Amazon Expands Palm-Reading Payments Tech To All Whole Foods Stores

July 26, 2023
Amazon has announced that its palm-reading payment system, Amazon One, will be rolled out to all Whole Foods Market stores in the US by the end of 2023.

Amazon has announced that its palm-reading payment system, Amazon One, will be rolled out to all Whole Foods Market stores in the US by the end of 2023.

Owing to rising adoption of Amazon One among third-party retailers and their customers, Amazon said it will “double down” on the deployment of its palm-reading terminals.

Under plans unveiled this month, all 500+ Whole Foods Market stores in the US will offer Amazon One as a payment option and Prime membership reward system by year-end.

At present, Amazon One is already available at 200+ Whole Foods Market Stores, so the expansion will more than double the system’s current deployment.

Built by Amazon Web Services (AWS), Amazon One is a palm recognition platform that can be used for payment, identification and loyalty reward purposes.

Combining Whole Foods Market and other retailers, Amazon One is currently available at more than 400 locations in the US, and has already surpassed the “critical milestone” of 3m uses, according to Amazon.

Previous deployments

In March, as covered by VIXIO, the Panera Bread restaurant chain began using Amazon One as a payment method and reward system for members of its MyPanera loyalty scheme.

Also this year, Amazon One went live at Coors Field, home of the Colorado Rockies MLB team, where it can be used for payments and age verification purposes.

Other sports and entertainment venues have adopted Amazon One for the same use cases, as have airport retailers such as Hudson, CREWS and OHM.

Amazon One is not to be confused with Just Walk Out, the autonomous checkout technology used by the Amazon Go and Amazon Fresh stores.

Sarmishta Ramesh, PR lead for identity and checkout at AWS, told VIXIO that Just Walk Out is available at only two Whole Foods Market stores in the US, in California and Washington respectively.

However, Amazon One can be used, and is being used, to identify oneself when checking in at Amazon Go and Amazon Fresh, i.e., when entering the store.

Card payments without the card

When using Amazon One for the first time, each user must enter a debit or credit card into the terminal to link to their biometric identity.

Users do not need to have an Amazon account to use Amazon One — they can enrol using only a phone number and a debit or credit card.

However, if a user does have an Amazon account, they can “pre-enrol” at home before scanning their palm for the first time at an Amazon One terminal.

For Prime members, once enrolled with Amazon One, Prime savings and discounts are automatically applied to their Whole Foods Market store purchases.

Richard Crone, CEO of Crone Consulting LLC, an independent payments advisory based in San Carlos, California, said his firm was among the first to use Amazon One during testing almost ten years ago.

Speaking to VIXIO, Crone said that Amazon One provides a bridge between the online and offline shopping worlds that allows retailers to “personalise” the in-store experience.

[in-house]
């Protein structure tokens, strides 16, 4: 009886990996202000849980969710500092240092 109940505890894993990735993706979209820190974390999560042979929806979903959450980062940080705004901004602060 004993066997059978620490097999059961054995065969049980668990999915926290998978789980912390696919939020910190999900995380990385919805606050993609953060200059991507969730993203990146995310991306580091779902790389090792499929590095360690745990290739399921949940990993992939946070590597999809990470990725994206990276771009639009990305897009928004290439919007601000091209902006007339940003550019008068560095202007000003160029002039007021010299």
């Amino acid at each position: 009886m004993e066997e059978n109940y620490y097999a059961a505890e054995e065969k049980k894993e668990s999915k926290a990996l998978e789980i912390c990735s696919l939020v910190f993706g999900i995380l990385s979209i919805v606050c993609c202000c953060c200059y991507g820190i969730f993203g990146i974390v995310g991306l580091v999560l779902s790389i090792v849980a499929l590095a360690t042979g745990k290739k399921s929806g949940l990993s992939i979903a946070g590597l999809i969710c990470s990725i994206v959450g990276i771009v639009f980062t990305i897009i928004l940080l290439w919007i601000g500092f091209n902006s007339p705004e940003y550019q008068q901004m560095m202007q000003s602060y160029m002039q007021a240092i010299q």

“When customers use Amazon One's palm reader to make purchases, they tap into a proprietary digital wallet feeding into a comprehensive customer data platform (CDP) across all channels, both online and offline,” he said.

“This platform houses detailed, stock keeping unit (SKU)-level data of customers' offline purchases from physical stores, and this data informs the customer’s online purchases on Amazon.”

The idea is that these new data streams can generate offline-to-online marketing strategies that are tailored to each customer, complementing the traditional online-to-offline approach.

“This data aids Amazon's generative AI and algorithms in creating a more personalised omni-channel customer experience,” said Crone.

“Note that more than one-third of and app sales are generated from the personalised recommendations during the shopping journey.”

Not just a payment system

In Crone’s view, Amazon One is not “just” a payment system, it is a certification authority and a federated identity platform that also includes payment credentials.

“Amazon One intertwines customer identity, cell phone credentials, payment credentials and transaction histories to form a holistic view of each individual consumer,” he said.

“Unique palm registration further enhances this approach, making a customer's comprehensive data profile readily available and essentially placing their purchasing history and preferences in the palm of their hand.”

With platforms like Amazon One, which tracks in-store customer activities and establishes clear purchasing journeys, retailers can further increase their earnings by demonstrating their role in driving new sales with an attribution audit trail.

Going forward, Crone said that Amazon One and other similar technologies will increasingly be used to facilitate in-store customer identification and autonomous checkout experiences.

To get ahead of its rivals, sources say that Amazon is offering to “retro-fit” the stores of third-party retailers with these new technologies in exchange for the data streams they produce.

Although only a “rumour” at this stage, Crone said the offer, if true, is “testament to the value of customer data in today's retail landscape”.

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